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Ladysmith receiving $2.75 million for weir work along Holland Creek

Town will deconstruct one weir, upgrade two others to improve defences against flooding
A weir along Holland Creek in Ladysmith. (Duck Paterson photo)

The Town of Ladysmith is receiving $2.75 million in provincial funding to remove one weir in Holland Creek and upgrade two others to strengthen its defences against flooding.

According to a press release from the town, the work, slated to be done this summer, will help “mitigate the potential natural disaster risk posed to the Holland Creek weirs in the face of inclement weather resulting from climate change.”

Following a dam safety review last year, the town’s engineering consultant recommended the work, and the town was subsequently successful in its application to the community emergency preparedness fund to fully cover the project budget.

The town says it will now proceed with deconstructing the weir near the Mackie Road entrance to the trail system, which is expected to “restore the creek bed, providing a more natural passage of water and improved conditions for aquatic habitat.”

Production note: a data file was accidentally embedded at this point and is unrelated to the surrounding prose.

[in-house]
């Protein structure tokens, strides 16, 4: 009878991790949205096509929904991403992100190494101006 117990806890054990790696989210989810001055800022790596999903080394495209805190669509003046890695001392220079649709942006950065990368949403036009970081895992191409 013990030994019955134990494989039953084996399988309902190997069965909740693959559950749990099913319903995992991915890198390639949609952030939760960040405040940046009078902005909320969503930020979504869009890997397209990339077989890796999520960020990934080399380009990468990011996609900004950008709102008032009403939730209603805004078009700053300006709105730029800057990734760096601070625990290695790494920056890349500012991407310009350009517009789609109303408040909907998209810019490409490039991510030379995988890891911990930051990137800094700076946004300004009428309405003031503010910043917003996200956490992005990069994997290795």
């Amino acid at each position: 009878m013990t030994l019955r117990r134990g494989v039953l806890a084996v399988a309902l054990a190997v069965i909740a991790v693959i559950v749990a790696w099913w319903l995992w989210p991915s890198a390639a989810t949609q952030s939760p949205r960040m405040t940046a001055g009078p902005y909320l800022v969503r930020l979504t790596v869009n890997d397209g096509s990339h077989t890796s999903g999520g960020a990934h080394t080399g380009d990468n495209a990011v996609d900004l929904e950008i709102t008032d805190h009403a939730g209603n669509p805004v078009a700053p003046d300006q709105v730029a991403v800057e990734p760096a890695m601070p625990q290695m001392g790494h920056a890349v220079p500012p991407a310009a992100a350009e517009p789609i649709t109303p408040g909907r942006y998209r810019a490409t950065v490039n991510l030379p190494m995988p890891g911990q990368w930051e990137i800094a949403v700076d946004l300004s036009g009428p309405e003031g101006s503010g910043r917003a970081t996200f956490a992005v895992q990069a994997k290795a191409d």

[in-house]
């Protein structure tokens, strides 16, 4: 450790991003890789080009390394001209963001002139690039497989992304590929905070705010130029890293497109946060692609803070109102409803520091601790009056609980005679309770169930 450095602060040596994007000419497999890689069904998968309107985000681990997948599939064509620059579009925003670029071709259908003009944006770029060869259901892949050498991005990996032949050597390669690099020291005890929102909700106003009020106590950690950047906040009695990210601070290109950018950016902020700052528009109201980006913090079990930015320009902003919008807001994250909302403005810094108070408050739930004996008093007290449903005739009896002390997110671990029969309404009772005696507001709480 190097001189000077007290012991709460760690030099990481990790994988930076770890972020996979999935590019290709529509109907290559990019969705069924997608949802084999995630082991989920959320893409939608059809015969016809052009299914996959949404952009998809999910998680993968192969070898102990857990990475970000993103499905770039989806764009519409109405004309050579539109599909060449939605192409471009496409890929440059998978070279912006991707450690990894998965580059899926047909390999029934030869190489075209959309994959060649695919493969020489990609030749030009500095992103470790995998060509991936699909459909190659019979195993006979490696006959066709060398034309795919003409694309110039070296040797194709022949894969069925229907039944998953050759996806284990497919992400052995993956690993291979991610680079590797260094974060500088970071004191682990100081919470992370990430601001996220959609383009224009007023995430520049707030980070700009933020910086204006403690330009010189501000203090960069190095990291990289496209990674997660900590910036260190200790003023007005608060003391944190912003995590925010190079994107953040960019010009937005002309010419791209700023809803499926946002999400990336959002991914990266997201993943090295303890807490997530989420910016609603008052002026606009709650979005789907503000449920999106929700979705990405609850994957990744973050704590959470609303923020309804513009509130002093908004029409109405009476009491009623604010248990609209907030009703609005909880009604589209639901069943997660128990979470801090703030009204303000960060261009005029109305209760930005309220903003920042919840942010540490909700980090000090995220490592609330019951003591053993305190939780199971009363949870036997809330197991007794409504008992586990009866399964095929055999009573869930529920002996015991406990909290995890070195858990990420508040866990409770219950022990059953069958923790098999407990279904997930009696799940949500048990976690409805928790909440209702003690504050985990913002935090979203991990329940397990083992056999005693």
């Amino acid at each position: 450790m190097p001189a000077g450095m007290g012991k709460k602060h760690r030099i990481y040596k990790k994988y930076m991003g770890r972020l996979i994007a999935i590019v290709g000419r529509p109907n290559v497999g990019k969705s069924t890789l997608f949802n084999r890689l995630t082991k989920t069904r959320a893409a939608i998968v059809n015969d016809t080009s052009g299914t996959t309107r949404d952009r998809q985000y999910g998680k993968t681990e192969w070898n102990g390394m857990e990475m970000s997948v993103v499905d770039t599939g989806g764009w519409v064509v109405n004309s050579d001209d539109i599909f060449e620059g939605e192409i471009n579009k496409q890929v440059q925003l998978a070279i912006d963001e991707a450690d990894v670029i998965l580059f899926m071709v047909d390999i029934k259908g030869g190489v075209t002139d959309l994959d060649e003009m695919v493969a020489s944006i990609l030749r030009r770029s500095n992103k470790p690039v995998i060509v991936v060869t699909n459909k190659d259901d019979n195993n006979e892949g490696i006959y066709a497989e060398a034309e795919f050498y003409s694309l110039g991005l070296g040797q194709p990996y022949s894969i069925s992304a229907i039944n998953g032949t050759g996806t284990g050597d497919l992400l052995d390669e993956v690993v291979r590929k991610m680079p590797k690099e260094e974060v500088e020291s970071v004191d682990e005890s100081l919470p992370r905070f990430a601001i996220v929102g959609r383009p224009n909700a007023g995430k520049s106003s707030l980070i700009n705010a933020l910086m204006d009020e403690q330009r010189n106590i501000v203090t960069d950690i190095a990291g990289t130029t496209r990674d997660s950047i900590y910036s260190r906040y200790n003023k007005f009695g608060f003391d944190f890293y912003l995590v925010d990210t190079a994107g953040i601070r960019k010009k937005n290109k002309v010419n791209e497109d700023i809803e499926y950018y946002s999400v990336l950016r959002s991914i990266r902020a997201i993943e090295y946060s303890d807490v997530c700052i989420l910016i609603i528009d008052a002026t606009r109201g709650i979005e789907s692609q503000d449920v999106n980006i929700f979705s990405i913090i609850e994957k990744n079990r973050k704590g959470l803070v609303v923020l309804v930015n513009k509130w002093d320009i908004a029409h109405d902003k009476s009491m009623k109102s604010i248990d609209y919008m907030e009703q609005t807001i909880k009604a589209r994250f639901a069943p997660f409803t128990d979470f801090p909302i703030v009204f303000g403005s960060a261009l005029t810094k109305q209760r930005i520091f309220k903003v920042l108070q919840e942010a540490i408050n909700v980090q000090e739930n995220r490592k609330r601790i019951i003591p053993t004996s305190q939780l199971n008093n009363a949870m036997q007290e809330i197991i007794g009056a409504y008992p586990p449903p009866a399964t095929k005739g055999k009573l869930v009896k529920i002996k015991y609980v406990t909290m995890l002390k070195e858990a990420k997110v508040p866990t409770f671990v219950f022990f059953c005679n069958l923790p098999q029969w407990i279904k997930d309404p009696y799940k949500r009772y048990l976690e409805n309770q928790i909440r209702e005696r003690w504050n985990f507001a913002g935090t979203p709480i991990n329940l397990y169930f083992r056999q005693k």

The middle weir and intake weir further upstream will be upgraded to reduce risk of structural failure and improve water supply operations for the town, Stz’uminus First Nation and the Diamond Water Improvement District.

“The decommissioning of the lower weir along with upgrades and repairs to two other low-head dams … [will] help remove the risk of erosion along the banks, improve restoration of the creek supporting aquatic habitat, and ensure the continued enjoyment of the trail system,” said Mayor Aaron Stone in a press release.

The work is scheduled to be completed between June and September, and the town said it will provide updates about any related trail closures.

READ ALSO: Ladysmith’s Holland Creek Trail expected to re-open by early summer

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